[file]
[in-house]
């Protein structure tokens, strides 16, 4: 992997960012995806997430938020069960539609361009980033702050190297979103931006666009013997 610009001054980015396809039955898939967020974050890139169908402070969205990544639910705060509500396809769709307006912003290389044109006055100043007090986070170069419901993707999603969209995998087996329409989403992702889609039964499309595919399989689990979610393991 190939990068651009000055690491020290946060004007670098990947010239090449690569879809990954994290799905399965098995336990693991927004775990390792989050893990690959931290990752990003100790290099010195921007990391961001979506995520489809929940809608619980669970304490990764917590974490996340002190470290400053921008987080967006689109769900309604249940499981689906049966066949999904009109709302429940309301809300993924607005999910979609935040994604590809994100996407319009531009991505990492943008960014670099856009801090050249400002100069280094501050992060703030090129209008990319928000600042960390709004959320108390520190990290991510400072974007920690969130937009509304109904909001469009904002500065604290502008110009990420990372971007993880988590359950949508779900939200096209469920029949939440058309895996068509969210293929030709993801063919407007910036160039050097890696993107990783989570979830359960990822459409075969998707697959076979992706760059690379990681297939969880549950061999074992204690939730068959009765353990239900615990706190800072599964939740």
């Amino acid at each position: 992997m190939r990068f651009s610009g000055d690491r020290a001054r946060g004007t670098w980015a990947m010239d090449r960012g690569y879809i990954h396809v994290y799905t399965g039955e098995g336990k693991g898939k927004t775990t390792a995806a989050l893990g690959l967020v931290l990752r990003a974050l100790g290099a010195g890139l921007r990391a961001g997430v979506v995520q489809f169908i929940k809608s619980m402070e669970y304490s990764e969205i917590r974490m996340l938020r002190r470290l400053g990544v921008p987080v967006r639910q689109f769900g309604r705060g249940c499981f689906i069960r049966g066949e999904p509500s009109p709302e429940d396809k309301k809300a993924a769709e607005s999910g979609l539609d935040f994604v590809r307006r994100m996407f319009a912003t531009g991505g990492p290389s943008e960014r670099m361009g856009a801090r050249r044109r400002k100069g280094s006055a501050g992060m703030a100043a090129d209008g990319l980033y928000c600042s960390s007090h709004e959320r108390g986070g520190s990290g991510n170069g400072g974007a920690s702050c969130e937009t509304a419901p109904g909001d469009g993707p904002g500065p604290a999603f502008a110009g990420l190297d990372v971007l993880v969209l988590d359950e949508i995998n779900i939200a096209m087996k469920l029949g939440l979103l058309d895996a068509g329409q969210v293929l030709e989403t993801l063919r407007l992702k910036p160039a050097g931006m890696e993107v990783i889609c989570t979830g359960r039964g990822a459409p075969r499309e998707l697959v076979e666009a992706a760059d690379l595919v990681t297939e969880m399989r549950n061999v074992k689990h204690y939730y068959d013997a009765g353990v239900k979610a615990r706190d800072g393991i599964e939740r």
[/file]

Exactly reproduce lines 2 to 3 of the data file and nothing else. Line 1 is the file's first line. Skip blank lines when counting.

């Protein structure tokens, strides 16, 4: 992997960012995806997430938020069960539609361009980033702050190297979103931006666009013997 610009001054980015396809039955898939967020974050890139169908402070969205990544639910705060509500396809769709307006912003290389044109006055100043007090986070170069419901993707999603969209995998087996329409989403992702889609039964499309595919399989689990979610393991 190939990068651009000055690491020290946060004007670098990947010239090449690569879809990954994290799905399965098995336990693991927004775990390792989050893990690959931290990752990003100790290099010195921007990391961001979506995520489809929940809608619980669970304490990764917590974490996340002190470290400053921008987080967006689109769900309604249940499981689906049966066949999904009109709302429940309301809300993924607005999910979609935040994604590809994100996407319009531009991505990492943008960014670099856009801090050249400002100069280094501050992060703030090129209008990319928000600042960390709004959320108390520190990290991510400072974007920690969130937009509304109904909001469009904002500065604290502008110009990420990372971007993880988590359950949508779900939200096209469920029949939440058309895996068509969210293929030709993801063919407007910036160039050097890696993107990783989570979830359960990822459409075969998707697959076979992706760059690379990681297939969880549950061999074992204690939730068959009765353990239900615990706190800072599964939740």
């Amino acid at each position: 992997m190939r990068f651009s610009g000055d690491r020290a001054r946060g004007t670098w980015a990947m010239d090449r960012g690569y879809i990954h396809v994290y799905t399965g039955e098995g336990k693991g898939k927004t775990t390792a995806a989050l893990g690959l967020v931290l990752r990003a974050l100790g290099a010195g890139l921007r990391a961001g997430v979506v995520q489809f169908i929940k809608s619980m402070e669970y304490s990764e969205i917590r974490m996340l938020r002190r470290l400053g990544v921008p987080v967006r639910q689109f769900g309604r705060g249940c499981f689906i069960r049966g066949e999904p509500s009109p709302e429940d396809k309301k809300a993924a769709e607005s999910g979609l539609d935040f994604v590809r307006r994100m996407f319009a912003t531009g991505g990492p290389s943008e960014r670099m361009g856009a801090r050249r044109r400002k100069g280094s006055a501050g992060m703030a100043a090129d209008g990319l980033y928000c600042s960390s007090h709004e959320r108390g986070g520190s990290g991510n170069g400072g974007a920690s702050c969130e937009t509304a419901p109904g909001d469009g993707p904002g500065p604290a999603f502008a110009g990420l190297d990372v971007l993880v969209l988590d359950e949508i995998n779900i939200a096209m087996k469920l029949g939440l979103l058309d895996a068509g329409q969210v293929l030709e989403t993801l063919r407007l992702k910036p160039a050097g931006m890696e993107v990783i889609c989570t979830g359960r039964g990822a459409p075969r499309e998707l697959v076979e666009a992706a760059d690379l595919v990681t297939e969880m399989r549950n061999v074992k689990h204690y939730y068959d013997a009765g353990v239900k979610a615990r706190d800072g393991i599964e939740r």